Friday, February 26, 2021

T.S. Sullivant -- long awaited collection of works "A Cockeyed Menagerie"

Stuart's newsletter just anounced this title added to the SNB website. "A Cockeyed Menagerie" the drawings of T. S. Sullivant

This book is 2" thick! It's a substantial reference tome. The link on the SNB website shows a number of sample images from the book. Here are a few:

T.S. Sullivant (1854-1926) is an iconic artist who modern masters look back to. Fair warning -- the racial caricatures in some illustrations are cringeworthy today. But Sullivant's animals are timeless.

 A reference book like this of Sullivant work has been on the wish-list of  illustration art professionals and fans for years. That demand was confirmed when this 2021 release sold out quickly at the publishers. 

Sullivant's command of anatomy to render character and comedy makes his art valuable for artists at all levels to study. Artists and collectors can also gain perspective from viewing his art in the context of his times.

Some insights into why artists value studying Sullivant's anatomy skills are in this 2013 post from David Apatoff's blog "Illustration Art"

Publisher's Weekly Review of "A Cockeyed Menagerie"

Bio of Sullivant on Wikipedia:

You can sign up for Stuart's weekly newsletter and get first look at his picks of new arrivals etc. at this link from the SNB website:

Tuesday, February 23, 2021

Case Study in content creator compensation -- Facebook vs Australia (updated 2.26.21)

 I'm not an expert on Facebook... or this case... but I got caught up in it earlier this week. I tried to share a news story from a mainstream Australian newspaper and got an autogenerated message that the post could not be shared at this time. 

(photo below by James D. Morgan/Getty Images.. from Scientific American article linked further down in this post)

When my benign news post from a legit source got blocked, I got curious. I started SIFTing..

Not famliar with SIFT??? Check out this post:

What I discovered is an interesting case study in content creators pushing back against lack of credit and compensation for all their work that gets "likes and shares."

Facebook makes money. The more time users spend on Facebook, the more money it makes. Facebook engages us with images and stories that we in turn “like and share.” The more we “like and share” the better for Facebook, its data collecting, and its advertising revenue.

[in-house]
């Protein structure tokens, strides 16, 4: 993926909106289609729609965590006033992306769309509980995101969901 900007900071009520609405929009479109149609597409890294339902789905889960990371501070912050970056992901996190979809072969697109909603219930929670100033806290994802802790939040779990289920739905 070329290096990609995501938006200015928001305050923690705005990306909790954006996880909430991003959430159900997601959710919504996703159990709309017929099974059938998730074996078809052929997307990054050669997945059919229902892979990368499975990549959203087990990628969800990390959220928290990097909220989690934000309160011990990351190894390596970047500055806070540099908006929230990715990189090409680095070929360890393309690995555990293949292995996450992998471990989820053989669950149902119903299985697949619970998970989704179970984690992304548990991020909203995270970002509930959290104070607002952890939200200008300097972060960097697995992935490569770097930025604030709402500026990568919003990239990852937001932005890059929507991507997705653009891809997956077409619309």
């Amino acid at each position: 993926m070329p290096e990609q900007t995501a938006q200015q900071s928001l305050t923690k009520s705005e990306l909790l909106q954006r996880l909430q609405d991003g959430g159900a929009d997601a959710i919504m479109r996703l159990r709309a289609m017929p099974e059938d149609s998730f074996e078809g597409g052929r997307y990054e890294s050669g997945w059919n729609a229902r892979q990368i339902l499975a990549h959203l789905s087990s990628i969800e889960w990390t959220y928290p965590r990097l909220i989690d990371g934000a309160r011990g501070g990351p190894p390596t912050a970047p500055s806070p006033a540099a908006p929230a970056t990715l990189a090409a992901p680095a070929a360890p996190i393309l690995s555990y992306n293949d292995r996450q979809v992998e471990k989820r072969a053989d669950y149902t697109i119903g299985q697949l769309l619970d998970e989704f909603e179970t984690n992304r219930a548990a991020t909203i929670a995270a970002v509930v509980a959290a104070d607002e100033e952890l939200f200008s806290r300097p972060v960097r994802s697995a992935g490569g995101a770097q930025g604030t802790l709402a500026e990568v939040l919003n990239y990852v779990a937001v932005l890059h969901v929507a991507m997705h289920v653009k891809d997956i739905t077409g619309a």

So who is losing out??

The content creators. Indie artists. Journalists. Photographers. Facebook was never designed to credit these sources – much less compensate them for their work. For many users, a Facebook page is purely personal with family pics and favorite meals celebrated. But for indie artists, their social media platforms are vital to connecting with their followers. Facebook, Instagram etc benefit from these pages full of artWORK... but treat even the most shared and valuable content as the platforms' alone to profit from.

As a result, a robust online culture has developed where users enjoy “free” online art, images and stories, while Facebook doesn’t have to pay for the very content their platform thrives on.

Some newspapers and magazines started adding paywalls – which is reasonable -- but users complain about these. Only because the business model Facebook designed has conditioned users to expect every thing they want to “like and share” should also be free.

This creates tension between the users and the content creators. But where is Facebook is all this??? Just happily collecting our data and their massive profits.

Now there is some pushback coming from the journalism side.

Earlier this week, you couldn’t share a news story that originated from an Australian journalism site, because Facebook was upset with new laws the government there is considering.

Right now, Facebook has resumed allowing Australian news stories to be “liked and shared.” There’s a cooling off phase that was negotiated so both sides could re-assess and resume talks. This will be an interesting case study to follow.

If news stories can get credit and compensation from Facebook --- maybe some day indie artists will get that too??? It's a big ask. But artWORK deserves it. And educated followers can start to push for it.

Here are links for articles on this case from the New York Times and Scientific American magazine, as well as an Op-Ed from the Los Angleles Times.


"Facebook Strikes Deal to Restore News Sharing in Australia" by Mike Isaac and Damien Case 2.23.21

Excerpt: "Facebook said on Monday that it would restore the sharing and viewing of news links in Australia after gaining more time to negotiate over a proposed law that would require it to pay for news content that appeared on its site.

The social network had blocked news links in Australia last week as the new law neared passage. The legislation includes a code of conduct that would allow media companies to bargain individually or collectively with digital platforms over the value of their news content.

Facebook had vigorously objected to the code, which would curb its power and drive up its spending for content, as well as set a precedent for other governments to follow. The company had argued that news would not be worth the hassle in Australia if the bill became law.

But on Monday, Facebook returned to the negotiating table after the Australian government granted a few minor concessions. Under several amendments to the code, Facebook would get more time to cut deals with publishers so it would not be immediately forced into making payments defined by media companies. The amendments also suggested that if digital platforms voluntarily contributed enough money to the Australian news industry, the companies could avoid the code entirely, at least for now."


"Facebook Would Rather Ban News in Australia Than Pay for it" by Vanessa Freije. 2.21.21

Excerpt: "Facebook has barred Australians from finding or sharing news on its platform, in response to an Australian government proposal to require social media networks to pay journalism organizations for their content. The move is already reducing online readership of Australian news sites.